Hunter River NSW

The river flats:


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click for fullsizePrior to European settlement and up until the 1860s, the Wanaruah people lived along the river flats and in the lightly timbered hill country in Muswellbrook, Denman, Jerrys Plains, Sandy hollow and Singleton (Muswellbrook Council).

European settlement followed in the wake of John Howe's expedition to the Singleton district in 1820 and Henry Dangar's pursuit of the Hunter further north in 1824. That year Dangar reserved a village site at the junction of the Hunter and the creek at the southern end of the present townsite which he named Muscle Brook because of the large number of freshwater mussel shells he found on the banks of the creek, having been heaped up along the banks by the Aboriginal groups, the Wanaruah and possibly the Kamilaroi, who inhabited the area (at the time 'muscle' was an accepted alternative spelling of mussel).

The rich soils surveyed by Dangar resulted in Muswellbrook being established as a farming centre. The first railway was completed in 1869 and the town experienced significant expansion during this period (Muswellbrook Council).

Bursting with Energy

The 1890s brought coal mining to the Muswellbrook area, however truly large-scale mining didn't get under way here until more recent times.

A brief timeline of the major developments in the coal mining industry in the Hunter region is provided in the Hunter Valley Research Foundation report, Newcastle and the Hunter Region 2008-2009:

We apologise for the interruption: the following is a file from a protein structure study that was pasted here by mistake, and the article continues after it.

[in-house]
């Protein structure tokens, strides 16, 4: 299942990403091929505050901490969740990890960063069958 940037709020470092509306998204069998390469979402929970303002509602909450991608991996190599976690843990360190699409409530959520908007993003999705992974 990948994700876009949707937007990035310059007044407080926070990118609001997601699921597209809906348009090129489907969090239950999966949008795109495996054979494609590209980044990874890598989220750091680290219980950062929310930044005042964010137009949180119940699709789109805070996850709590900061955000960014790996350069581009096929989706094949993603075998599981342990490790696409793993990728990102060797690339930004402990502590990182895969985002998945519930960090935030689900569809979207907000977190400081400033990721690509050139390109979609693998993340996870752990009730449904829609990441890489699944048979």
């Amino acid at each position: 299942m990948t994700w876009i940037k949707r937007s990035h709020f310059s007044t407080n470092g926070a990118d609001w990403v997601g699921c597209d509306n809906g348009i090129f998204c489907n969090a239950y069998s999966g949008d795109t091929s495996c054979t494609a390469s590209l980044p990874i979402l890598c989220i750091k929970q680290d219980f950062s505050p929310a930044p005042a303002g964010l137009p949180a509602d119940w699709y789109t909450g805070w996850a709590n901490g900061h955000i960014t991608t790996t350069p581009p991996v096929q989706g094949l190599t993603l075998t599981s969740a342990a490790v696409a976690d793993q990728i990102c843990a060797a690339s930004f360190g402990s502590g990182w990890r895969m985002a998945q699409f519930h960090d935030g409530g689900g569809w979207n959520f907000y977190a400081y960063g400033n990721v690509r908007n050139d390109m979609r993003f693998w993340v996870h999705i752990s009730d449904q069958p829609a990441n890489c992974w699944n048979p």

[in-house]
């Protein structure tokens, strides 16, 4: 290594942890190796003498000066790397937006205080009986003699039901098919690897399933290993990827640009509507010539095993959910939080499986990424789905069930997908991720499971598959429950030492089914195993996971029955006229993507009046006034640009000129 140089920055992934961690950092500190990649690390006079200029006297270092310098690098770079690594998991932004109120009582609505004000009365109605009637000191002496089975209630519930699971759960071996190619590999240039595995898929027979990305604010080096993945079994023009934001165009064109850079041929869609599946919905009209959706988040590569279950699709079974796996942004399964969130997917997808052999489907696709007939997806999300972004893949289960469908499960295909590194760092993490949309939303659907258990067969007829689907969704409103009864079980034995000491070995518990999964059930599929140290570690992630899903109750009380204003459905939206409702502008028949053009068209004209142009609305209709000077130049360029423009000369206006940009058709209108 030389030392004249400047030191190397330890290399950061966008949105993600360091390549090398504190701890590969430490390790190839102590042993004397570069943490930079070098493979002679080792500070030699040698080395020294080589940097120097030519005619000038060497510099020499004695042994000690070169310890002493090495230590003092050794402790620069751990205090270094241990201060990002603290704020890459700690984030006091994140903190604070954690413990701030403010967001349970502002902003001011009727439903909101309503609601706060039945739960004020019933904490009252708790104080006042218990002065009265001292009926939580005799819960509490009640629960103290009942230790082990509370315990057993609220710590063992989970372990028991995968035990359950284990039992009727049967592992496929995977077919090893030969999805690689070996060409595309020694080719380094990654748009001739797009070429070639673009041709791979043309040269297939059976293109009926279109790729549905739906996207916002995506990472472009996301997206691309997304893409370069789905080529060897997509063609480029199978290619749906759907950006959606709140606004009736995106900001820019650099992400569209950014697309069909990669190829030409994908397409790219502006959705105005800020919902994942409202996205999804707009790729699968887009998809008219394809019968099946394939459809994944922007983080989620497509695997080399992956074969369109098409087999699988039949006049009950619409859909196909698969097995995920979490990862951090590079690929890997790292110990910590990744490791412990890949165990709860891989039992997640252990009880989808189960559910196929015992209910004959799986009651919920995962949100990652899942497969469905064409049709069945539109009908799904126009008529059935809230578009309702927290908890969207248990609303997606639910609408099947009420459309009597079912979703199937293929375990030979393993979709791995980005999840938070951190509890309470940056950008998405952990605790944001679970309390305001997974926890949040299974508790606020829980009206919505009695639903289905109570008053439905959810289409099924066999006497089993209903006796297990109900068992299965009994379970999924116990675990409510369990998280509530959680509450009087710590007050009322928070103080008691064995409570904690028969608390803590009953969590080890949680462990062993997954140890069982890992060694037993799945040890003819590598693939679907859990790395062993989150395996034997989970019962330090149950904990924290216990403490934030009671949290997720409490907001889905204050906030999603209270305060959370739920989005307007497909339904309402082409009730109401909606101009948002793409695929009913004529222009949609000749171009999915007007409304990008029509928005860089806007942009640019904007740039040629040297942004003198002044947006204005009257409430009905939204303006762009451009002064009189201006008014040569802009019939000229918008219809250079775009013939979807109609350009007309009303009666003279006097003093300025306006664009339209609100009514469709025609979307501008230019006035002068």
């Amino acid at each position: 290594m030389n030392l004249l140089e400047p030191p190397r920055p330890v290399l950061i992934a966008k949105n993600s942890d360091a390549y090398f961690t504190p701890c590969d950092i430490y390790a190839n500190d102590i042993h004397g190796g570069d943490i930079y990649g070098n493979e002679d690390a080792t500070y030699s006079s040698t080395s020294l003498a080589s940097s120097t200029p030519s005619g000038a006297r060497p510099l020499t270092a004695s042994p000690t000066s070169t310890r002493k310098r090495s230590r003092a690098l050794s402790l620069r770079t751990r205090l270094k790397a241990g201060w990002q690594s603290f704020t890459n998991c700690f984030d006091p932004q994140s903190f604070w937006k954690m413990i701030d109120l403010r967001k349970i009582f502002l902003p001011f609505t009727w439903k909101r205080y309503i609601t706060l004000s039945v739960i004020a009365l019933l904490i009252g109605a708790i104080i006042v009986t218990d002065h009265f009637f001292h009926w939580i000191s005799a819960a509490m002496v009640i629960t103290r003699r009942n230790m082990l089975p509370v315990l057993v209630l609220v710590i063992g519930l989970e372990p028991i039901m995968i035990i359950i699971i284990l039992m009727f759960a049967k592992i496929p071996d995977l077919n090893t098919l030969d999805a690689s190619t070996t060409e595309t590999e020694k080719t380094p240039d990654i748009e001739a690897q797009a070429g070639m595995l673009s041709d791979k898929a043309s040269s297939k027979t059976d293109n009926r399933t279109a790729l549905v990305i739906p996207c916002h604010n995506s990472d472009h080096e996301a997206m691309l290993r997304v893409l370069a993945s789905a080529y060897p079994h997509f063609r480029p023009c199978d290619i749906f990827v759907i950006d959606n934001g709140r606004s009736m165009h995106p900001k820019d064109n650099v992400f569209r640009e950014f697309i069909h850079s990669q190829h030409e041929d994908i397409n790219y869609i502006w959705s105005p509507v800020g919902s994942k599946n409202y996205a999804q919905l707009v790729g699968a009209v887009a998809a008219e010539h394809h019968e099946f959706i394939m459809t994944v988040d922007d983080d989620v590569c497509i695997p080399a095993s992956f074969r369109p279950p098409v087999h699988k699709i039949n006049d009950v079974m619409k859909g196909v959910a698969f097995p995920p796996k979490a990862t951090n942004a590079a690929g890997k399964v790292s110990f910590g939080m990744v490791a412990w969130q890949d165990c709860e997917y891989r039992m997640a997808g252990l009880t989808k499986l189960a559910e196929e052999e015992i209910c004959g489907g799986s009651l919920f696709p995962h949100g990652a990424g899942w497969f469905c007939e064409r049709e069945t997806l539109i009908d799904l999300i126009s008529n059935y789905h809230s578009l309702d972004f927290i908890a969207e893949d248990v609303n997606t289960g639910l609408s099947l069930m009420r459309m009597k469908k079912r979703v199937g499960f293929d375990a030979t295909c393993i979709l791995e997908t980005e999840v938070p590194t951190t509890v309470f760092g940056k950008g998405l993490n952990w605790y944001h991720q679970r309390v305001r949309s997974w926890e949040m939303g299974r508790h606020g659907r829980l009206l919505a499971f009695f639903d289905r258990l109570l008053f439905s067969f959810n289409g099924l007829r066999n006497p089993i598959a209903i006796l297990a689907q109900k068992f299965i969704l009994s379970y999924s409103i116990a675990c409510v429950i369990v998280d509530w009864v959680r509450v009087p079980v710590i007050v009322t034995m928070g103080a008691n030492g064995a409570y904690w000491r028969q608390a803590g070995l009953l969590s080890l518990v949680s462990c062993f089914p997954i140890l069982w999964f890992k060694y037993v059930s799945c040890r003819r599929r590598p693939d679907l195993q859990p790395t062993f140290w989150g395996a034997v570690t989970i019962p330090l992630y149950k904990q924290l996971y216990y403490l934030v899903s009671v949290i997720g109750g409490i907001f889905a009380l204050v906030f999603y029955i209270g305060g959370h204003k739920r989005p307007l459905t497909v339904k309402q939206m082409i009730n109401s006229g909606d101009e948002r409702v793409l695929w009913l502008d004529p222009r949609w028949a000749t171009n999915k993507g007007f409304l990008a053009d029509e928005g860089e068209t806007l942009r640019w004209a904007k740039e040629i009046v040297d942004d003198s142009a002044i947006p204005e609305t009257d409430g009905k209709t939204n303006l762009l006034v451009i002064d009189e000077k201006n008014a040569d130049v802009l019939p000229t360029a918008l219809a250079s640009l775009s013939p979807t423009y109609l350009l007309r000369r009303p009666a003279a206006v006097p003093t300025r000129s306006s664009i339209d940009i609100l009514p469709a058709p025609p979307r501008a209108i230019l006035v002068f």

Initially coal was used for domestic heating and cooking, then in the late nineteenth century, to fuel steamships. By the beginning of the twentieth century it was used for producing gas to light cities and towns. According to the Australian Bureau of Statistics, in 1908 production from the Northern District, of which Newcastle is the port, amounted to 6,511,002 tons, and was valued at £2,625,446 (HVRF, 2008).

While a number of mines closed during the Great Depression of the 1930s, they were re-opened during World War II. The 1950s saw the rise of mechanisation within the mining industry and the demise of the use of horses to cart coal. By the 1960s most of the coal mines around Newcastle were closed, however, they were replaced by others further inland in the Hunter Valley. Longwall mining was introduced in 1963, allowing for easier extraction of coal by removing an entire seam in blocks. By the 1970s the introduction of new technologies and growing markets began to highlight the profitable nature of the coal industry (HVRF, 2008).

In 2006, 8,449 people were employed in the mining sector in the Hunter, which amounts to 3.4% of all regional employment (HVRF, 2008).

Today coal mining is a major industry in the Muswellbrook area, with collieries at Glendon Brook, Liddell, Ravensworth, Kayuga, Overton, Roxburgh, Muscle Creek, Numndah, Rix's Creek, Ovingham, Broke, and Jerry's Plains.

The Hunter region produces around 80% of New South Wales' coal, 35% of Australia's aluminium, and 40% of NSW's electricity. Demand for coal from Asia has seen Newcastle become the world's largest coal export port, shipping more than 80 million tonnes in 2005-06 worth $6 billion dollars (Hunter Economic Development Corporation).

Hunter-Central Rivers Catchment Management Authority Text/Photos from